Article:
Life cycle of the camel tick Hyalomma dromedarii (Acari: Ixodidae) under field conditions in Northern Sudan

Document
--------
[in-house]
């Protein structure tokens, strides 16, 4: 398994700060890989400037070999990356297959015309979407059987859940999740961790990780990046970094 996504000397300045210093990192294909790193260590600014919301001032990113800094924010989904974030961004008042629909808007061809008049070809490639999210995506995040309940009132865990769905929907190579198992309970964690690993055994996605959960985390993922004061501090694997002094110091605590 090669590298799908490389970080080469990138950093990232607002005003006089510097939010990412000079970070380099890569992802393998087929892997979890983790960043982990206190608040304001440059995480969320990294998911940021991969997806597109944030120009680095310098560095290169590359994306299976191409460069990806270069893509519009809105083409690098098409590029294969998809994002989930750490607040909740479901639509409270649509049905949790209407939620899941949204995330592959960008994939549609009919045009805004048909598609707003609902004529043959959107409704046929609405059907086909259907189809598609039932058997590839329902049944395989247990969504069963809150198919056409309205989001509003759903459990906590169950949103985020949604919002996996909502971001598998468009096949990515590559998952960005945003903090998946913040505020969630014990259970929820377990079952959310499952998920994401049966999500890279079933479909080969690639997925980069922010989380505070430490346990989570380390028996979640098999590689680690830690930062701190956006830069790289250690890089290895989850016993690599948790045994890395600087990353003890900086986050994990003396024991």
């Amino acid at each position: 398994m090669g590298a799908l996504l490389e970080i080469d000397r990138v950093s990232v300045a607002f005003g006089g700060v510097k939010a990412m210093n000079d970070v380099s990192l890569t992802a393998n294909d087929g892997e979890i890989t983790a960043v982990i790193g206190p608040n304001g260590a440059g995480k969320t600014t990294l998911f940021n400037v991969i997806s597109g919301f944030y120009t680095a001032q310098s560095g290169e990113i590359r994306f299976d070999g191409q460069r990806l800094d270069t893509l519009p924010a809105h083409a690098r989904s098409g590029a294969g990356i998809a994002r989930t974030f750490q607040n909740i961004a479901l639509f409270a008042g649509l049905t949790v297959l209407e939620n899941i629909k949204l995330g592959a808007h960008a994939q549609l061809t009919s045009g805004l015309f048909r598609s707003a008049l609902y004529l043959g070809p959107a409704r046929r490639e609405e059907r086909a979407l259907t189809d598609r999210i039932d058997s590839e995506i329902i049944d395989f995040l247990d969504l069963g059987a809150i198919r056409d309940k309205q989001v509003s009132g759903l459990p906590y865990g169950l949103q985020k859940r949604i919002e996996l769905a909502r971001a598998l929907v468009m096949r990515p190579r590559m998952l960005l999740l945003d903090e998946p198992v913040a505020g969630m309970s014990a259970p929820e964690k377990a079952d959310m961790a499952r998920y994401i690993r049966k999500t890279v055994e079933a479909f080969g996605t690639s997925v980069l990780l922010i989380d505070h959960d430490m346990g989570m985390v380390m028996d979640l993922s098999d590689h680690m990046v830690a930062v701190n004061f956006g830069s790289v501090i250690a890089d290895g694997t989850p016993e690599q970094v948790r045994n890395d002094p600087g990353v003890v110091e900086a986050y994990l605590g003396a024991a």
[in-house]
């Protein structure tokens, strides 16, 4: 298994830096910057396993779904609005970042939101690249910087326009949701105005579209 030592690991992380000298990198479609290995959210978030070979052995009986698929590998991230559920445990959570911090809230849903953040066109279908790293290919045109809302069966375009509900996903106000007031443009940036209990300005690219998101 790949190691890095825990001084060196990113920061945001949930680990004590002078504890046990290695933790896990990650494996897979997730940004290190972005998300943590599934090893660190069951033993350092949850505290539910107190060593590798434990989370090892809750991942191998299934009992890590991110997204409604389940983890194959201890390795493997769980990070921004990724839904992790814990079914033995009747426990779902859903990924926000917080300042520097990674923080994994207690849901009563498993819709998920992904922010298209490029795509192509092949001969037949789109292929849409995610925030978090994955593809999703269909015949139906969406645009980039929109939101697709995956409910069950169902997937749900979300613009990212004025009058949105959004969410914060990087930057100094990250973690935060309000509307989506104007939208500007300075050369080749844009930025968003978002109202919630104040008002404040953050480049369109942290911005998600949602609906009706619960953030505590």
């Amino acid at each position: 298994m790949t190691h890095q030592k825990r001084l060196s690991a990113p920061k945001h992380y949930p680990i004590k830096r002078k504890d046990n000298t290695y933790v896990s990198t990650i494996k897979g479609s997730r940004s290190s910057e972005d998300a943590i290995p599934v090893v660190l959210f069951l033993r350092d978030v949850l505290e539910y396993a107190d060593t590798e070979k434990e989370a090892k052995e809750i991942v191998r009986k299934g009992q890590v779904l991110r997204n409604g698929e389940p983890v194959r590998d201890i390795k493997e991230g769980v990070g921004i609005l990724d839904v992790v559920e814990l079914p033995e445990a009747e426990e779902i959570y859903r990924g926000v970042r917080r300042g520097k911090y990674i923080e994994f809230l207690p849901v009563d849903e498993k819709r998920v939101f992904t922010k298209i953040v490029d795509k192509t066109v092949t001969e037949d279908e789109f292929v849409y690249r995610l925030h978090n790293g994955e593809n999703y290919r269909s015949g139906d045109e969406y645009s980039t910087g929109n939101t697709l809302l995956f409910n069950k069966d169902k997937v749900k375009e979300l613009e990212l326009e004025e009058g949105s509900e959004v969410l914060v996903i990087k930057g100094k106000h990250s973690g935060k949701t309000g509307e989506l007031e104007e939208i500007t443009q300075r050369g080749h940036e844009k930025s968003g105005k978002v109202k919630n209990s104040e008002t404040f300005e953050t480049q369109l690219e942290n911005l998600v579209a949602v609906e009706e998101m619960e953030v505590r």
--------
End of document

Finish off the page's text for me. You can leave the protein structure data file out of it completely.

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Veterinary Parasitology 174 (2010) 305312Contents lists available at ScienceDirectVeterinary Parasitologyjourna l homepage: www.e lsev ier .com/ locate /vetparLife cyc medunder A. ELGhaa Central Veterb Department o na r t i c l e i n f oArticle history:Received 12 April 2010Received in reAccepted 23 AKeywords:Camel tickHyalomma droLife cycleSudana b s t r a c tEngorged Hyalomma dromedarii females were placed for development in shade and sun1. IntroduThe entiis mainly aity (BranagaPegram andand moultitive humidi CorresponE-mail add0304-4017/$ doi:10.1016/j.vised form 10 August 2010ugust 2010medarii(open non-shaded site) in April, August and December for two successive years. Engorgednymphs were also placed at the same sites in January, March, May, June, July and August.Preoviposition periods ranged between 9.8 and 11.7 days in the shade but longer in the sunin December (14.7 days). Egg production index was higher in August (0.72) than in Apriland December (0.46 and 0.39, respectively) in shade and in August compared to Decemberin the sun (0.65 and 0.29, respectively). In shade and in sun, the prehatching periods werelonger in December (50.7 and 48.2 days) than in April and August (25.6 and 29.0 days).Percentage hatchability ranged between 82 to 94.1% and 56.2 and 58.9% in the shade andsun, respectively. Number of eggs laid and eggs hatched were positively correlated withfemales engorgement weights. There were high mortality rates of females in the sun andmost of the eggs desiccated. Slight increased ambient and soil temperatures increased eggproduction, shortened preoviposition periods and decreased hatchability while increasedhumidity shortened preoviposition and prehatching periods and increased hatchability.Nymphaladult moulting periods were long in January (20.7 days in the shade and 14.4days in the sun) and short in August in the shade (7.8 days) while they were only 6 days inMayand June in the sun.Highnumbersmoulted inallmonths in the shade (ranges23.329.5nymphs). The mean mortality of engorged nymphs in the shade was very low. However,in the sun mortality was high (12.930 nymphs). Premoulting periods were negativelycorrelatedwith ambient temperature but positively correlatedwith humidity. In the shade,mean number of nymphs moulting increased with increased mean ambient temperature,humidity and rainfall.Published by Elsevier B.V.ctionre life cycle or developmental period of ticksffected by temperature and/or relative humid-n, 1973a,b; Tukahirwa, 1976; King et al., 1988;Banda, 1990). Egg production index, hatchingng percentages are also temperature and rela-ty dependant (Norval, 1977; Zahler and Gothe,ding author. Tel.: +00 249 09 12805583.ress: (A. ELGhali).1995; ELGhali et al., 2003). Life cycle of the camel tickHyalomma dromedarii has only been studied under labo-ratory conditions (Hagras and Khalil, 1988; Alahmed andKheir, 2003). This tick species follows different types oflife cycles to avoid unfavourable conditions. Delpy andGouchey (1937 cited in Hoogstraal, 1956) stated that H.dromedarii is a three-host tick, changes to two-host understress of heat to avoid larval desiccation. Alfeev (1951, citedin Hoogstraal, 1956), reported that H. dromedarii behavedas a singlehost on rabbitswith adultsmoving to anewposi-tion shortly after moulting and remaining unattached fora day or two. Hoogstraal (1956) reported that eld obser-see front matter. Published by Elsevier B.V.vetpar.2010.08.028le of the camel tick Hyalomma droeld conditions in Northern Sudanlia,, S.M. Hassanbinary Research Laboratories, P.O. Box 8067, Amarat, Khartoum, Sudanf Parasitology, Faculty of Veterinary Medicine, University of Khartoum, Sudaarii (Acari: Ixodidae)306 A. ELGhali, S.M. Hassan / Veterinary Parasitology 174 (2010) 305312vations suggested that change of host usually occurs afternymphaladult moulting and rarely after larvalnymphalmoulting. Das and Subramanian (1972) reported that H.dromedarii on sheep and cattle is a three-host tick and 60%changed topointed outhostwhen tand Kheir (host tickwh(2010) founwhen fed ois distributpresent, inEast, inNordown to So1956). It re(Karrar et aet al., 2001importanceare importhealth andThe presendromedariibest periodThe effectssun on the2. MateriaThe stuAtbara towNile State,and River A(Fig. 1). The45 C in sumambient temto less thanis generallybetween 30and 30 C inTwo areMinimum ahumidity arecorded atalso recordewere measu2.1. Eggs laFully enfrom cameplaced in 7wool and diately placwith an appof 1520 relar numberout in Dece2002, Aprilsion periodand hatchedof total eggs produced by each female small batches of eggswere weighed and counted and accordingly the total eggswere estimated. By the end of hatching, larvae or the non-hatched eggs were counted and calculated as percentagethe toMoultiat larvdingrged nclosedlacedk laye. The v. This, May,Statistipreovns andbeforata wel (GLMAS parianceed usin(REGWrequirbeforhatchaon anlopmelopmesultsean dasion aarehighesDecemand oable 2halats winigheseenwar excethe mumberbatche, werDecemwas neen Au.001) hemalesds rangnicatwo-host when fed on rabbits. Ouheli (1994)that this tick is a three-host changing to two-heirdensityon thehostbecomeshigh.Alahmed2003) reported that this tick behaved as a two-en fed on rabbits. Recently, ELGhali andHassand that this tick behaved as a two-host tickn camels in Northern Sudan. This tick speciesed throughout the world wherever camels aresouthern Russia, in the Far, Middle and NearthAfrica and south of the great northern desertsmalilands and northeastern Kenya (Hoogstraal,presents nearly 90% of ticks infesting camelsl., 1963; Van straren and Jonjegan, 1993; Diab; ELGhali and Hassan, 2009). The economicof this tick species is considered as the camelsant exporting animals in the Sudan and theirproduction are affected by high tick infestation.t work was conducted to study development H.under natural conditions aiming to identify thes of the tick development in Northern Sudan.of temperature, relative humidity, shade anddevelopmental periods are and methodsdy was conducted under eld conditions inn (Long. 3358E and Lat. 1740N) in RiverNorthern Sudan (at the junction of River Niletbara) where camels are reared and marketedmeanmaximumambient temperature is aboutmer (March to June) and the mean minimumperature in winter (October to February) falls10 C. The mean ambient relative humiditylow while the mean soil temperature rangesand 55 C in summer and ranges between were divided into two sites shaded and open.nd maximum ambient temperatures, relativend soil temperature at ground level were daily09:00 and 15:00h and total daily rainfall wasd. In this aspect all thesemeteorological factorsred closely to the tested ticks.ying and hatchinggorged H. dromedarii females were collectedls and immediately weighed and individually.5 cm2.5 cm glass vials, closed using cottonxed with adhesive tape. The vials were imme-ed in the eld at a depth of 35 cm and coveredroximately uniform thick layer of litter. A totalplicates were placed in the shade and a simi-in the sun at each area. This study was carriedmber 2001, April 2002, August 2002, December2003 and August 2003. Preoviposition, preeclo-s were daily recoded and number of eggs laidfor each female was estimated. For estimationfrom2.2.Flaccorengovials,andpa thicarea)tality20032.3.InseasobinedDmodethe Sof vaformtesteverscale(e.g.relatidevedeve3. ReMovipoyearsandfromlowber. Tnympresenand hbetwsimility inN(eggshadandtherebetw(PA. ELGhali, S.M. Hassan / Veterinary Parasitology 174 (2010) 305312 307periods wecompared tin the sun, wcompared twashigherengorgemelated with(Table 4).Fig. 1. Sudan map showing Atbara (study area) location and a part ofre signicantly (P308A.ELGhali,S.M.Hassan/VeterinaryParasitology174 (2010) 305312Table 1Averages of daily recorded meteorological factors during H. dromedarii oviposition and hatching experiments.Periods Min. temperature (C) Max. temperature (C) Soil temp. (C) (9:00h) Soil temp. (C) (15:00h) Rh. (%) (9:00h) Rh. (%) (15:00h) Rain (mm)Year 1 Year 2 Year 1 Year 2 Year 1 Year 2 Year 1 Year 2 Year 1 Year 2 Year 1 Year 2 Year 1 Year 2DecemberMarch 18.1 16.1 38 37.4 27.7 26.1 43.8 43.8 56.3 35.7 49.3 30.8 0 0AprilJune 26 30.3 46.7 45.2 33.6 32.2 50.8 49.5 38.3 25.5 31.4 22 0 0AugustSeptember 28.5 29 45.7 42.3 35.4 32.7 49.3 42.7 49.1 53.6 31.2 38.4 0.04 1.4Rh, relative humidity.Table 2Averages of daily recorded meteorological factors during nymphaladult moulting experiments.Month Min. temperature (C) Max. temperature (C) Soil temp. (C) (9:00h) Soil temp. (C) (15:00h) Rh. (%) (9:00h) Rh. (%) (15:00h) Rain (mm)January 2002 12.3 30.5 20.2 36.7 58.7 40.9 0March 2003 16.1 37.3 26.1 43.8 35.7 30.8 0May 2004 25 48.2 35.9 51.6 24.2 14.2 0June 2004 27.4 46.3 35.2 51.3 32.9 18.3 0July 2004 27.2 45.6 35.6 51.3 36.6 21.9 0August 2004 28.5 45.5 35.8 51.1 43.6 23.1 0.9Rh, relative humidity.A. ELGhali, S.M. Hassan / Veterinary Parasitology 174 (2010) 305312 309Table3Means(SE)ofdevelopmentalperiodsofH.dromedariiengorgedfemalesundereldconditionsinAtbara,NorthernSudan.SiteMonthNumberofeggsEng.fem.mortality(%)Preovipositionperiod(days)EggproductionindexPrehatchingperiod(days)NumberofeggshatchedHatchability(%)ShadeApril4972.4300.0b(79)1.311.70.6a(79)0.460.03b(79)29.90.4b(51)4226.2365.1a(51)85.12.7a(51)August6932.6383.3a(76),guresinparenthesis=numberofticks.the shade signicantly increasedwith the increase inmeanminimum temperature and rainfall (Table 5) and therewasa signicant positive correlationwith increase inmean soiltemperature at 09:00h. Although preoviposition periodsin the shadedata with thtemperaturdata were nin the sunmeteorologity at 15:00Premoulnicantly lofrom May tlonger in JMarch, Julyin May andwasnot signtion of Marvery low buThe premwere signiimum, minsignicantl09:00 and 1humidity inof nymphs aambient anmoulting ra4. DiscussiEffect ocantly diffeovipositeddied in fewthe hot monin this studviduals couThis mightthese indivditions. Eggwere foundin the shaddry monthssustained ding, also, hand Hassan(89.9% H. dthe yearwitber. Patrickpreovipositperature welevates. Hasition of H.decreased fsition perioAugust, butwhich seemence may brainfall of awere negatively correlated with meteorologice exception of maximum temperature and soile at 15:00h but in the sun othermeteorologicalegatively correlated. Mean number of eggs laidwas signicantly positively correlated with allical data with the exception of relative humid-h.ting periods of nymphs in the shade were sig-nger in January followed byMarch and shortero August (Table 6). Premoulting in the sun wasanuary but was not signicantly different inand August. The shortest period was recordedJune. Number of nymphs moulted in the shadeicantlydifferent in allmonthswith theexcep-ch. Mean mortality of nymphs in the shade wast was very high in the sun.oulting periods in the shade and in the suncantly negatively correlated with mean max-imum and soil temperatures (Table 7) buty positively correlatedwith relative humidity at500h.With increased temperature and relativethe shade, there was an increase in moultingnd decrease inmortality rate. Increase inmeand soil temperatures in the sun led to a decreasedte and an increased mortality rate.onf shade and sun on oviposition was signi-rent. While all engorged females under shadeand most eggs hatched, most of the femalesdays before laying of eggs in the sun duringths. It was noticed that although all ticks usedy were from the same population, few indi-ld escape the adverse conditions in the controlled by some intrinsic factors allowediduals to resist the unfavourable climatic con-s laid in the sun in December and August 2003desiccated due to low relative humidity bute hatchability rate was high even during hot. This implies that tick population in nature isespite adverse climatic conditions. This nd-elps to explain the observations of ELGhali(2009), at the same study area, in that ticksromedarii) were found on camels throughouth the highest infestation duringMarch to Octo-and Hair (1979) and Punyua (1984) found thation periods of tickswithin the permissible tem-ere found to shorten as ambient temperaturegras and Khalil (1988) reported that preovipo-dromedarii was prolonged as the temperaturerom 34 to 21 C. In the current study, preovipo-d was longer in December and April than inthe difference was not signicant in the shades to minimize the effect of heat. This differ-e attributed to the fact that in August 2003,bout 22mm was recorded leading to a rise in310 A. ELGhali, S.M. Hassan / Veterinary Parasitology 174 (2010) 305312Table 4Correlation analysis among H. dromedarii engorged female developmental periods in the shade and in the sun in Atbara, Northern Sudan.Site Parameters Number of eggs Preoviposition periods Prehatch. Period Hatchability (%)Shade (174) Engorged weight 0.43*** 0.07NS 0.04NS 0.36***Number of eggs 0.18* 0.45*** 0.88***Preoviposition Period 0.63*** 0.26***Prehatching period 0.45***Sun (17) Engorgement weight 0.32NS 0.43NS 0.1NS 0.13NSNumber of eggs 0.2NS 0.4NS 0.02NSPreoviposition Period 0.15NS 0.22NSPrehatching period 0.11NSNS=not signicant, gures in parenthesis =number of ticks.* PA. ELGhali, S.M. Hassan / Veterinary Parasitology 174 (2010) 305312 311Table 7Correlation analysis between H. dromedarii nymphaladult moulting periods and meteorological values in the shade and in the sun in Atbara, NorthernSudan.Site Met. data Premoulting period Number moulted Number diedShade (190) *** * *Sun (43)Data without sMin=minimu 15:00h, Rh3 rged ny* P0.05.*** P0.001Periodshumidity de1990; Hass2003). PrehsignicantlEgg hatchawas higherApril in theshade wasand subseqbility (RechMohammedthat life cycand hatchinmentweighcorrelationand prehattion of suitthis tick spcorrelationto the unfavsample sizealtered thePremoulaffected byreported thopen condimoulting pbut this facdue to theture of themoulting pin March anhigher in Jain other motemperaturdevelopingmoulting wthe shade ae interureswds. Coeraturlated waximissibles.wasdity hdevelobe duee soil tin thet valuee resuns leaabilityes tolossesrged stMin. 0.92Max. 0.95***Soil9 0.96***Soil3 0.96***Rh9 0.76***Rh3 0.92***Rain 0.2***Min. 0.69***Max. 0.80***Soil9 0.78***Soil3 0.80***Rh9 0.77***Rh3 0.81***Rain 0.26tars are not signicant.m temperature, Max=maximum temperature, Rh9= relative humidity at= relative humidity at 15:00h. Numbers in parenthesis =number of engoof egg hatching are temperature and relativependent (Short et al., 1989; Pegram and Banda,an, 1997; Mohammed, 2002; ELGhali et al.,atching periods of eggs in the current studywasy longer in December than in April and August.bility was mainly affected by the site where itin the shade than in the sun. All females died insunwhile hatchability in the samemonth in thethe highest. Heat leads to water loss from eggsuently leads to desiccation and decreased via-av and von Maltzahn, 1977; Diehl et al., 1982;, 2002). Alahmed and Kheir (2003) reportedle of H. dromedarii depends on egg productiong. The positive correlation between engorge-ts of females and eggnumbers and the negativeof these two parameters with preovipositionching periods obtained in this study is a func-able conditions that favoured the fecundity ofecies under eld conditions. The insignicantbetween these parameters in sun may be dueourable situation in the sun although the smallabovperatperiotempcorrethat mpermmentIthumiwithmayas thversaferenThseasohatchspecihighengo(17), due to death ofmost samples, might haveresults.ting periods and moulting percentage areseasons. Dipeolu (1984) and Hassan (1997)at the premoulting periodwas shortened undertions than in the shade. In the sun, the pre-eriod was slightly shorter than in the shade,t was reversed in July and August. This may befact that there was no difference in tempera-shade and sun during the rainy months. Theercentage was signicantly lower in the shaded higher in other months but in the sun it wasnuary andMarch while almost all nymphs diednths. This nding conrms the fact that highe and low humidity lead to loss of water fromstages leading to desiccation. The nding thatas positively correlated with temperature innd with humidity in both sites supports thein control sthe drop-ofto be betweallowed toReferencesAlahmed, A.M(Acari: Ixo1114.Bailey, K.P., 19and their iBull. Epiz.Bennett, F.G.,(Acarida: IAcarologiaBranagan, D.,of the ixounder Qua5, 153160.18 0.140.1 0.020.11 0.10.1 0.0040.1 0.18*0.001 0.10.1 0.10.34* 0.30.35* 0.30.36* 0.3*0.37* 0.32*0.31* 0.270.35* 0.31*0.22 0.24Soil9 = soil temperature at 09:00h, Soil3 = soil temperaturemphs batches.pretation. In the sun in this study both tem-ere negatively correlatedwith the premoultingncerning the number moulted, the minimume unlike maximum temperature was positivelyith them. This could be explained by the factum temperature in the sun usually exceeds thetemperature that favours moulting require-observed that soil temperature and relativead approximately the same correlation resultspment parameters at 9:00 and 15:00h. Thisto the fact that the relative humidity increasesemperature decreases in the morning and viceafternoon. This relationship is xed with dif-s in different seasons.lts of high fecundity in the shade during allding to high egg production, high per centand high per cent moulting enable this tickavoid adverse effects of the climate in whichoccur among the host-seeking stages. Death ofages of this tick species in sunmay be of benettrategies. ELGhali and Hassan (2010) reportedf rhythms ofH. dromedarii females and nymphsen 18:00 and 20:00h and hence camels can bespend all or part of the nights at open areas.., Kheir, S.M., 2003. Life cycle and survival of H. dromedariididae) under laboratory conditions. Agric. Mar. Sci. 8 (1),60. Notes on the rearing of Rhipicephalus appendiculatusnfectionwith Theileria parva for experimental transmission.Dis. Afr. 8, 3343.1974. Oviposition of Boophilus microplus (Canestrini)xodidae). II. Inuence of temperature, humidity and light.1.6 (2), 250257.1973a. Observations on the development and survivaldid tick Rhiphicephalus appendiculatus Neumann, 1901si-Natural conditions in Kenya. Trop. Anim. Health Prod.5.312 A. ELGhali, S.M. Hassan / Veterinary Parasitology 174 (2010) 305312Branagan, D., 1973b. The developmental periods of the ixodid tick Rhipi-cephalus appendiculatus Neum. under laboratory conditions. Bull.Entomol. Res. 63, 155168.Das, H.I., Subramanian, G., 1972. Biology of Hyalomma dromedarii Koch,1844 (Acari: Ixodidae). Indian J. Anim. Sci. 42, 285289.Day, R.W., Quinn, G.P., 1989. Comparison of treatments after analysis ofvariance in ecology. Ecol. Monogr. 59 (4), 433463.Diab, F.M., ELkady,G.A., Shouky,A., 2001. Bionomics of ticks collected fromSinai. 2. Abundance, attachment sites and density of ticks infestingArabian camels. J. Egypt. Soc. Parasitol. 31, 479489.Diehl, P.A, Aeschlimann, A., Obenchain, F.D., 1982. Tick reproduction,oogenesis and oviposition. In: Obenchain, F.D., Galun, R. (Eds.), Phys-iology of Ticks. Pergamon Press, New York, pp. 277350.Dipeolu, O.O., 1984. Development of ixodid ticks under natural conditionsin Nigeria. Trop. Anim. Health Prod. 16, 1320.ELGhali, A., Hassan, S.M., 2009. Ticks (Acari: Ixodidae) infesting camels(Camelus dromedarius) in Northern Sudan. Onderstepoort J. Vet. Res.76, 177185.ELGhali, A., Hassan, S.M., 2010. Drop-off rhythms and survival periodsof Hyalomma dromedarii (Acari: Ixodidae) fed on camels (Camelusdromedarius) in the Sudan. Vet. Parasitol. 170, 302306.ELGhali, A., Osman, O.M., ELRabaa, F.M.A., 2003. Some studies on biolog-ical behaviour of H. a. anatolicum (Acari: Ixodidae) under laboratoryconditions. I. Development. Sud. J. Vet. Sci. Anim. 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Parasite 29, 441451.Mohammed, A.S., 2002. Bioecological studies on the tick A. lepidum(Donitz, 1909) under natural eld conditions in BlueNile State, Sudan.Ph.D thesis, U. of K, Sudan.Norval, R.A.I., 1977. Studies on the ecology of the tick Amblyommahebraeum Koch in Eastern Cape Province of South Africa. II. Survivaland development. J. Parasitol. 63, 740747.Ouheli, H., 1994. Comparative development of Hyalomma marginatum(Koch, 1844),H. detritum (Schulze, 19919),H. lusitanicum (Koch, 1844)andH. dromedarii (Koch, 1844) under laboratory conditions. Acta Par-asitol. 39 (3), 153157.Patrick, C.D., Hair, J.A., 1979. Ovipostion behaviour and larval longevityof the lone star tick, (A. americanum) (Acarina: Ixodidae) in differenthabitats. Entomol. Soc. Am. 72 (2), 308312.Pegram, R.G., Banda, D.S., 1990. Ecology and phenology of cattle ticks inZambia: development and survival of free living stages. Exp. Appl.Acarol. 8, 291301.Punyua, D.K., 1984. Development periods of Rhipicephalus appendiculatusNeumann (Acarina: Ixodidae) under eld conditions. Insect Sci. Appl.5 (4), 247250.Rechav, Y., von Maltzahn, H., 1977. Hatching and weight changes in eggsof two species of ticks in relation to saturation decit. Ann. Entomol.Soc. Am. 70 (5), 768770.Short, N.J., Floyd, R.B., Norval, R.A.I., Sutherst, R.W., 1989. Developmentrate, fecundity and survival of developmental stages of the ticks R.appendiculatus, B. decoloratus and B. microplus under eld conditionsin Zimbabwe. Exp. Appl. Acarol. 6, 123141.Sweatman, G.K., 1967. Longevity and oviposition of engorged Rhipi-cephalus sanguineus female ticks. J. Parasitol. 53 (2), 432445.Tukahirwa, E.M., 1976. The effect of temperature and relative humidity onthe development of R. appendiculatus Neumann (Acarina: Ixodidae).Bull. Entomol. Res. 66, 303312.Van straren, M., Jonjegan, F., 1993. Ticks (Acari: Ixodidae) infesting theArabian camel (Camelus dromedarius) in Sinai, Egypt with a note onacaricidal efcacy of ivermectin. Exp. Appl. Acarol. 17, 605612.Zahler, M., Gothe, R., 1995. Effect of temperature and humidity on egghatching, moulting and longevity of larvae and nymphs of Dermacen-tor reticulatus (Ixodidae). Appl. Parasitol. 36, 5365.Life cycle of the camel tick Hyalomma dromedarii (Acari: Ixodidae) under field conditions in Northern SudanIntroductionMaterials and methodsEggs laying and hatchingMoulting periods of nymphs to adultsStatistical analysisResultsDiscussionReferences